Sonya Walger plays astronaut Molly Cob, and we spend time with her, but the show also devotes time to the drama of the male astronauts who resent her presence. The hostility of male colleagues is an important part of almost any woman's story of success in her career, and it is good to see that it is not ignored here. The show starts with a setting of patriarchal straight white men, led by an actual Nazi, in the figure of Wernher von Braun. Braun is initially depicted as a heroic Captain Kirk figure, making the revelation of the true depths of his involvement in Nazi atrocities, and his subsequent fall from grace all the more shocking.
With von Braun gone, the focus gradually shifts to at least include some white and black women, both trainee astronauts and employees at NASA on the ground. This allows for some less conventional tensions to arise, as the women must deal with the men around them not giving them the credit they deserve. Racial animus is also addressed, and the whole thing feels like a realistic enough representation of the world of work and science in the 1960s.
With the space race heating up, there’s also a desire from Nixon to build a military base on the moon, which is a terrifying echo of Trump’s space force. Just yesterday, federal workers in the US were promised 12 weeks of paid parental leave, and in return Donald Trump is being given his cherished space force. But enough of the terrifying real world, and back to the comforting world of luxurious Apple fiction.
This is an expensive, heavily detailed series that feels full-on space-epic lovely, with no expense spared on the glorious spacecraft imagery or on the details of costumes, sets, or settings. This is the kind of beautifully realized ‘hard’ science fiction that we never get to see on TV, or at least very rarely. Moore’s storytelling is also never less than well-honed, nicely tying the space porn together with actual plot and character development. There is also an intriguing side plot about a young Latina girl (Olivia Trujillo) who immigrates to the United States with her father and idolizes the women astronauts. Her presence bodes well for where this show intends to go, and may be where this show truly diverges with the xenophobic and fascist US of real life. Not talking about the people, of course, just the government and its leader’s base.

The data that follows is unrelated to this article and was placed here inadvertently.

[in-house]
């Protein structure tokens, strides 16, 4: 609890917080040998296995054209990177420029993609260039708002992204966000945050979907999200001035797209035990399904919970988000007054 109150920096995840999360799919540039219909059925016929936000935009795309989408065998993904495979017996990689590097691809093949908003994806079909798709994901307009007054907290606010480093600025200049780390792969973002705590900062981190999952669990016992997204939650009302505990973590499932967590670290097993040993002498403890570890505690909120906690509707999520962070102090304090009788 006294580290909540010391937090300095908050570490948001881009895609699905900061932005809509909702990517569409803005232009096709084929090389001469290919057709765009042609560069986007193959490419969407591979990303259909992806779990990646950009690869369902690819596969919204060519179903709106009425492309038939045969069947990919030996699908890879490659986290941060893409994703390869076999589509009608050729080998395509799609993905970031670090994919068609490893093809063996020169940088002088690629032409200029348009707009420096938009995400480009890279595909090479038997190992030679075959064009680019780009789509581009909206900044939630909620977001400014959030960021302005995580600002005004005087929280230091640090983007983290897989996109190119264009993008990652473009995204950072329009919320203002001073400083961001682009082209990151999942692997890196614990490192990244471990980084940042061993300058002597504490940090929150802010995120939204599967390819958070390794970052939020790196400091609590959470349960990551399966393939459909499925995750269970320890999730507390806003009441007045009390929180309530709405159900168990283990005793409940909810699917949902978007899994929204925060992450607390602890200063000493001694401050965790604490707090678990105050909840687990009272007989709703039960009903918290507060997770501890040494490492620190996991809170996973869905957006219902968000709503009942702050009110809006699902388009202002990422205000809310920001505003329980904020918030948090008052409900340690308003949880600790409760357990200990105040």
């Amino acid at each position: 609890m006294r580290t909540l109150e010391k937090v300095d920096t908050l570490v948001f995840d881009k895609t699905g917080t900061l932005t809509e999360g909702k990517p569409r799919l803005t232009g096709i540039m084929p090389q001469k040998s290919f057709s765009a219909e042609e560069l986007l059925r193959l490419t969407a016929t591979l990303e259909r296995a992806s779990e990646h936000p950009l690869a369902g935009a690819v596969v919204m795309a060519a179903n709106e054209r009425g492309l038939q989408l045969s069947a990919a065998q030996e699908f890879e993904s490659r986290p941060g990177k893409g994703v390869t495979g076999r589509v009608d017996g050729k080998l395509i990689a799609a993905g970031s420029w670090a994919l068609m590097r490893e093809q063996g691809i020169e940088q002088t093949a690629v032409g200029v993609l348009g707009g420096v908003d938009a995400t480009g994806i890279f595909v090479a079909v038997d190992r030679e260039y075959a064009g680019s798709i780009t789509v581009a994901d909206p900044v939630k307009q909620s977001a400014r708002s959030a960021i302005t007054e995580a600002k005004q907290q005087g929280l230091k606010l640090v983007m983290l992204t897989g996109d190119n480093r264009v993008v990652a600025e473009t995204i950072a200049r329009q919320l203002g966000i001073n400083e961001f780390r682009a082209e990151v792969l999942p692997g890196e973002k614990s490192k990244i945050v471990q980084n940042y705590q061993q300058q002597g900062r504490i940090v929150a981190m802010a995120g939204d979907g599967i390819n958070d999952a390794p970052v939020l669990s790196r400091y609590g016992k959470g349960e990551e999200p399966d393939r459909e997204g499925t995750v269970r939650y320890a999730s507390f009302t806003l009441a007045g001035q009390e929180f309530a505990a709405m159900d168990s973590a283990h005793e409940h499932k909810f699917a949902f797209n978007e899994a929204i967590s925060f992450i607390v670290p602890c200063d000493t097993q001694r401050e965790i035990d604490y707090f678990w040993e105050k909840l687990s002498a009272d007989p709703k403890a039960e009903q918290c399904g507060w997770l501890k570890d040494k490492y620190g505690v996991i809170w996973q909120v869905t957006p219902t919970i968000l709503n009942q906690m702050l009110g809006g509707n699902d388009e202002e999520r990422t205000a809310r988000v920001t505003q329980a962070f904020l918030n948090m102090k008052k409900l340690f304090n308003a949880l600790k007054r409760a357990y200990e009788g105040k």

This is a series with one eye on the sweep of history, and so it moves fast, slowing down to look closer at important moments in this alternate timeline, before speeding again to the next interesting stretch in the timeline. I could imagine the show telling the entire sweep of its history at this pace. As such it felt like a miniseries to me, destined to be self-contained and fondly remembered, but no, it was recently officially renewed for a second season. Fittingly, as NASA celebrated the 50th anniversary of Apollo 12, the second crewed moon landing mission, Apple TV+ let it be known that there would be a second season of For All Mankind.
I, for one, am all in and I already can't wait for series two, even though I haven't yet finished season one. I must admit that I prefer more fantastical sci-fi, like Star Wars, but you also need a little hard sci-fi in your diet, if you want it to be balanced. Right now, For All Mankind is the only show that fits that need, and it does it well.